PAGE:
Plastic grippers from a 3D printer and made with tribo-filaments from igus are 85% cheaper and 70% faster than most competitors currently being used in the packaging industry.
3D printing, one of the most impactful trends emerging in modern industry, allows for the single batches to become a reality and enabled for the personalized serial production of furniture, shoes, and watches, for example. The packaging industry can also benefit from additive manufacturing.
Since 2015, igus has been offering tribologically optimized 3D printing filaments for the Fused Deposition Modeling (FDM) process, specifically for the printing of wearing parts. The filaments are made from self-lubricating iglide high-performance plastics and are optimized for wear and friction. Many companies have already had success using the igus tribo-filaments.
Germany cosmetics company solves packaging issue
Carecos Kosmetic GmbH faced an issue with its packaging process, and solved it with 3D plastic grippers.
If a product had to be changed, the company had to have new grippers made for the packaging machines, which would grip the lids and screw them on to products. The company had previously used an elaborate aluminum gripper that cost more than $11,500 per part, and needed six weeks to execute a changeover. In an industrial sector that is becoming increasingly nimble, it its essential for manufacturers to transition far more rapidly and economically produce small batches.
Carecos Kosmetic, the Germany-based manufacturer of high-quality cosmetic products, turned to the the tribologically-optimized iglide I150 filament, and discovered a stable, impact-resistant aterial for 3D printing. The company found that it could use a gripper that can be printed within 10 to 12 hours.
Lubrication and maintenance-free robot components minimize friction and wear
Due to the high costs and the long production time of the metal grippers, Carecos Kosmetic initially tried 3D print grippers with standard plastics such as ABS and PLA. However, the printing processes did not provide satisfactory results.
The company turned to igus and iglide I150, and now has a lubrication-free and maintenance-free tribo-filament optimized for friction and wear.
Almost every element of a gripper is flexible and glides on shafts and pins, so that the individual parts are exposed to constant wear. Metallic parts must often be fitted with separate bearings or lubricated in the application.
The use of iglide I150 in 3D printing enabled the company to save up to 85% of the cost and 70% of the manufacturing time compared to the previously selected aluminium formats. The printed plastic grippers are also seven times lighter than metal grippers.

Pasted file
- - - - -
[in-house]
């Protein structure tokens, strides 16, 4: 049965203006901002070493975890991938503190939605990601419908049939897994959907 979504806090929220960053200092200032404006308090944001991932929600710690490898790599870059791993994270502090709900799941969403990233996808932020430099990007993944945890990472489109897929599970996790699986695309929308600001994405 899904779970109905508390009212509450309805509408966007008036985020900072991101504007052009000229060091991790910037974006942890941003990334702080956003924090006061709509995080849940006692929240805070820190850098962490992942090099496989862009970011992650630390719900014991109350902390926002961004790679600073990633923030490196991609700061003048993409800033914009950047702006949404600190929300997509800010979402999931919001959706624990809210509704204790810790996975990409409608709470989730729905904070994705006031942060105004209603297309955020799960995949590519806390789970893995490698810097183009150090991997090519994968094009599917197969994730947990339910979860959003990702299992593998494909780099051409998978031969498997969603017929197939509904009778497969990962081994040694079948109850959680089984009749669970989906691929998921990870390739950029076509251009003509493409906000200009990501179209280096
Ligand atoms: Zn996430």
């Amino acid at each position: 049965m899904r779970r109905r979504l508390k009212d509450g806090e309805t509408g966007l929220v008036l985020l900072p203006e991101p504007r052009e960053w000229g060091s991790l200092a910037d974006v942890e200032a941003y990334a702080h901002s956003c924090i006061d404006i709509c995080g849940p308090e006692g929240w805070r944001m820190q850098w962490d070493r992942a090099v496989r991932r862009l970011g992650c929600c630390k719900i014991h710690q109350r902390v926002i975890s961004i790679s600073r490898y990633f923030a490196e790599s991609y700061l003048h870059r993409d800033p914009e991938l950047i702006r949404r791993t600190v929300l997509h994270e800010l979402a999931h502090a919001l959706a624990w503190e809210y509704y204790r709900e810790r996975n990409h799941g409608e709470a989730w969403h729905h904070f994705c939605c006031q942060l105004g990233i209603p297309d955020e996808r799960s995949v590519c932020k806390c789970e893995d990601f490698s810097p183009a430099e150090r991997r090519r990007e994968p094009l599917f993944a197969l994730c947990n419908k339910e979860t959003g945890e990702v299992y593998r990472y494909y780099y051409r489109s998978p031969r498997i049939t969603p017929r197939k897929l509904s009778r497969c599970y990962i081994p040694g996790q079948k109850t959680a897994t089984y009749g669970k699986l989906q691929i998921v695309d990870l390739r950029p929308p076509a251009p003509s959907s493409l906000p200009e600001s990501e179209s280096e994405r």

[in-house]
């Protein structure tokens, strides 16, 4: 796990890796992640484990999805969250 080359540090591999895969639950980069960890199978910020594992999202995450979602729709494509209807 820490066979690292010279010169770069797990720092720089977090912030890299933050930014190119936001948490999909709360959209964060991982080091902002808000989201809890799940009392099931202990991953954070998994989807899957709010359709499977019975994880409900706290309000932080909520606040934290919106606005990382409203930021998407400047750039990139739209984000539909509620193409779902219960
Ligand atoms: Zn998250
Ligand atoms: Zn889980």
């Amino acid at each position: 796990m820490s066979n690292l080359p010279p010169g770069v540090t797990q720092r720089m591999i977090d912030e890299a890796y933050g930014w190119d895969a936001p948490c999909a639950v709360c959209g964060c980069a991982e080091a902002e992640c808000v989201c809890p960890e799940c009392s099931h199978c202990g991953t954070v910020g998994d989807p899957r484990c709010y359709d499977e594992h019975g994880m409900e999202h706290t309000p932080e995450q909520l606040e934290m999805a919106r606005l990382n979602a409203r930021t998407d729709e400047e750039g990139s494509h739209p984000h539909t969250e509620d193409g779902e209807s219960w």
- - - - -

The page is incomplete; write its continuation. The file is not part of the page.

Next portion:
Besides its ease of processing, the special feature of iglide I150 is its food contact compliance with EU Regulation 10/2011. With this certification, customers can also use the versatile tribo-filament to print special parts for moving applications that are in direct contact with food, beverages or even cosmetics.
In addition to iglide I150, igus offers five additional filaments for the printing of wearing parts in a wide variety of application scenarios. Compared to standard materials such as polylactide (PLA), the high-performance plastics from igus are up to 50 times more wear-resistant and can be processed on all standard 3D printers.
Printing service expands material range
Companies that don’t have 3D printers can have their individual wear-resistant parts printed directly at igus using the FDM process or selective laser sintering (SLS). For these cases, igus offers a 3D printing service.
Tribo-filaments can be obtained as a filament material, or alternatively as an already finished, ready-to-install printed component from the igus 3D printing service. The appropriate data is transferred online into the browser window in STEP format via drag and drop. Next, the needed quantities are specified, and a suitable material selected.
Depending on the request, a formal offer is made, or an order is placed immediately. In the SLS printing process, igus can also produce complex special parts very quickly and even make components with a height of up to 300 millimeters, which could only be produced in mechanical or casting technology with much more elaborate processing and using expensive special tools. Even today, small batches of up to 500 units are being produced from the company’s own laser sintering material iglide I3 and the SLS material for gears iglide I6 within a very short time.
For more information — and to submit STP files for print — visit igus.com/info/3d-print-motion-plastics-printed.